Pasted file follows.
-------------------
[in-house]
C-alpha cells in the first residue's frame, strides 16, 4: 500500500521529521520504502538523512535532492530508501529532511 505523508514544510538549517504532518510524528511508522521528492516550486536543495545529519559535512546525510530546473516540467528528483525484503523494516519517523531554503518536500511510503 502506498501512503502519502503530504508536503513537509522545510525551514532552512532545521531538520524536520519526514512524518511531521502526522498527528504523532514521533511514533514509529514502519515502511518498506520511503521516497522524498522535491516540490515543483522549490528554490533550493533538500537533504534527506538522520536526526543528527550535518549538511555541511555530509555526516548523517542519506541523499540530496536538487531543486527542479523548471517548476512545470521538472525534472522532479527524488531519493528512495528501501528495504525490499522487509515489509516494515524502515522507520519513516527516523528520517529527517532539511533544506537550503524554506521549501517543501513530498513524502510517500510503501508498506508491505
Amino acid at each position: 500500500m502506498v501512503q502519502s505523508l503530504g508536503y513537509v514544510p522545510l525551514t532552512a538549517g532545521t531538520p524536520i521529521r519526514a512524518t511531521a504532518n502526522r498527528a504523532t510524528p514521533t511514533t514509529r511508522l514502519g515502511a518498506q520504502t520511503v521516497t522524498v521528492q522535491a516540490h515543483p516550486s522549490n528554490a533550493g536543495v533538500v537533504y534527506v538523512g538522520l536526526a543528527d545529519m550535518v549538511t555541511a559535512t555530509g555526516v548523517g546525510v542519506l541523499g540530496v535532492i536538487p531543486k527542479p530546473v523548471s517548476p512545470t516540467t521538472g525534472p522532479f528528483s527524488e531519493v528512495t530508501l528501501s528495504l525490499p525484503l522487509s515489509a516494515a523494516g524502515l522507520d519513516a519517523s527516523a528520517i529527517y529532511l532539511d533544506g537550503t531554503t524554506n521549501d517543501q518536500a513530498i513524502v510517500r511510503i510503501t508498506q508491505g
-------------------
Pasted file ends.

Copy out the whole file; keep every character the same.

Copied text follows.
[in-house]
C-alpha cells in the first residue's frame, strides 16, 4: 500500500521529521520504502538523512535532492530508501529532511 505523508514544510538549517504532518510524528511508522521528492516550486536543495545529519559535512546525510530546473516540467528528483525484503523494516519517523531554503518536500511510503 502506498501512503502519502503530504508536503513537509522545510525551514532552512532545521531538520524536520519526514512524518511531521502526522498527528504523532514521533511514533514509529514502519515502511518498506520511503521516497522524498522535491516540490515543483522549490528554490533550493533538500537533504534527506538522520536526526543528527550535518549538511555541511555530509555526516548523517542519506541523499540530496536538487531543486527542479523548471517548476512545470521538472525534472522532479527524488531519493528512495528501501528495504525490499522487509515489509516494515524502515522507520519513516527516523528520517529527517532539511533544506537550503524554506521549501517543501513530498513524502510517500510503501508498506508491505
Amino acid at each position: 500500500m502506498v501512503q502519502s505523508l503530504g508536503y513537509v514544510p522545510l525551514t532552512a538549517g532545521t531538520p524536520i521529521r519526514a512524518t511531521a504532518n502526522r498527528a504523532t510524528p514521533t511514533t514509529r511508522l514502519g515502511a518498506q520504502t520511503v521516497t522524498v521528492q522535491a516540490h515543483p516550486s522549490n528554490a533550493g536543495v533538500v537533504y534527506v538523512g538522520l536526526a543528527d545529519m550535518v549538511t555541511a559535512t555530509g555526516v548523517g546525510v542519506l541523499g540530496v535532492i536538487p531543486k527542479p530546473v523548471s517548476p512545470t516540467t521538472g525534472p522532479f528528483s527524488e531519493v528512495t530508501l528501501s528495504l525490499p525484503l522487509s515489509a516494515a523494516g524502515l522507520d519513516a519517523s527516523a528520517i529527517y529532511l532539511d533544506g537550503t531554503t524554506n521549501d517543501q518536500a513530498i513524502v510517500r511510503i510503501t508498506q508491505g